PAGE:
Wednesday, September 17, 2014

Arthritis RX

WHO CAN DO THIS: This is designed for people suffering from arthritis, so it is necessarily gentle.

THE BREAKDOWN: Vijay Vad, M.D., who based this program on yoga and Pilates, conducted clinical trials on it and says in the intro that participants had reduced pain in knees and hips and were able to cut down on pain meds. So that's cool.

You can start by watching the tutorial presented by Dr. Vad, but this is the most disappointing segment. While he explains what various movements are good for and generally how to do them, he does not address safety — for example, how to protect your neck during crunches, or the risk in putting sideways pressure on the knee joint in tree pose.

The exercises themselves are a three-part program. The 18-minute beginner segment focuses on flexibility. Done mostly on the floor and very slowly, it includes some twists, lots of arm raises for shoulder mobility and core strength, inner thigh stretches, and very easy standing poses including a tree pose keeping the raised foot lightly on the floor for balance.

The intermediate segment, 20 minutes, is for strength. It also starts on the floor and includes leg raises, gentle abdomen crunches, and back strengtheners interspersed with stretches. Standing poses also include some gentle side leg lifts, and another tree pose, this time with the foot lifted.

The 16-minutes advanced segment aims for endurance. It starts with the Pilates move the hundred, with rests between each 10 arm pumps. Crunches, bicycles, leg circles, one-legged bridge poses, a very gentle chair pose and more, done slowly and deliberately, provide challenge without taxing joints. And yes, I did all three segments and yes, I got a moderate workout on this last one.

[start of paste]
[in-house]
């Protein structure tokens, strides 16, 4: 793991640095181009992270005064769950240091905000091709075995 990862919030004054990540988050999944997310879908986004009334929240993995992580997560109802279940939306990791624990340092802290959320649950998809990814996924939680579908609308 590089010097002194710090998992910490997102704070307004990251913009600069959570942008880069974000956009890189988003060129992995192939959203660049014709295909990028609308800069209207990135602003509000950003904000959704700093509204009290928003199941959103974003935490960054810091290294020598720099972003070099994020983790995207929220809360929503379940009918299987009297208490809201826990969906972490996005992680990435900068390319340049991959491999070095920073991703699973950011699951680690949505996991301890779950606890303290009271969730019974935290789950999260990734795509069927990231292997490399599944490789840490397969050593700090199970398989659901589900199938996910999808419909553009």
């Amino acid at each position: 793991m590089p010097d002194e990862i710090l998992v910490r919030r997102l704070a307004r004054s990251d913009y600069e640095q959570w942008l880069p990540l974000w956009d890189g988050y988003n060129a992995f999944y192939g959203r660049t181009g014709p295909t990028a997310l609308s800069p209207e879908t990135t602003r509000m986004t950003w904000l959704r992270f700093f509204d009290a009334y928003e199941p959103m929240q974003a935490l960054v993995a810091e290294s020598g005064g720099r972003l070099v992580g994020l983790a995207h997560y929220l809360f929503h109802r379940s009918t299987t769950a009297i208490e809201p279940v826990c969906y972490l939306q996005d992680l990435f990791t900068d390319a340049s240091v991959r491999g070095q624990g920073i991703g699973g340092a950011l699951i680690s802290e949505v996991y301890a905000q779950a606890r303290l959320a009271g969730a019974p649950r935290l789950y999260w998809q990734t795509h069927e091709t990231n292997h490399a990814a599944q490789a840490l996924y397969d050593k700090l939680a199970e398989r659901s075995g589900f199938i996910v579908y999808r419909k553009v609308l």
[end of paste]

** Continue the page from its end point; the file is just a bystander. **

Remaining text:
A bonus segment includes tutorials for movements to help ease arthritis pain in specific body parts: neck, thumb, toe, shoulder, low back, ankle.

All the exercises are valid, they're gentle, they address all the necessary body parts, and I have no reason to doubt their efficacy. 

THE SWEAT FACTOR: Unless you've been seriously sedentary for a long time, you're unlikely to sweat during the beginner and intermediate segments. You might however get a glow in the advanced segment

BUT IS IT FUN? If you've been severely limited by arthritis pain, the fun should be in regaining mobility, movement, and hopefully, less need for pain pills.

WHEN IT'S OVER: Maybe a little looser, a little stronger? Every day in ever way...

GEAR AND APPAREL: A mat or carpeted floor.

FINAL WORD: Movement is good for arthritis, we know that. But if your arthritis has been limiting or made you fearful, this DVD is a great way to ease slowly into getting your body moving again.

(Oh, and it seems a little unkind for Acadia, the company that distributes this DVD, to load the intro up with clips from all kinds of workouts that people with arthritis can't do. Just skip those.)

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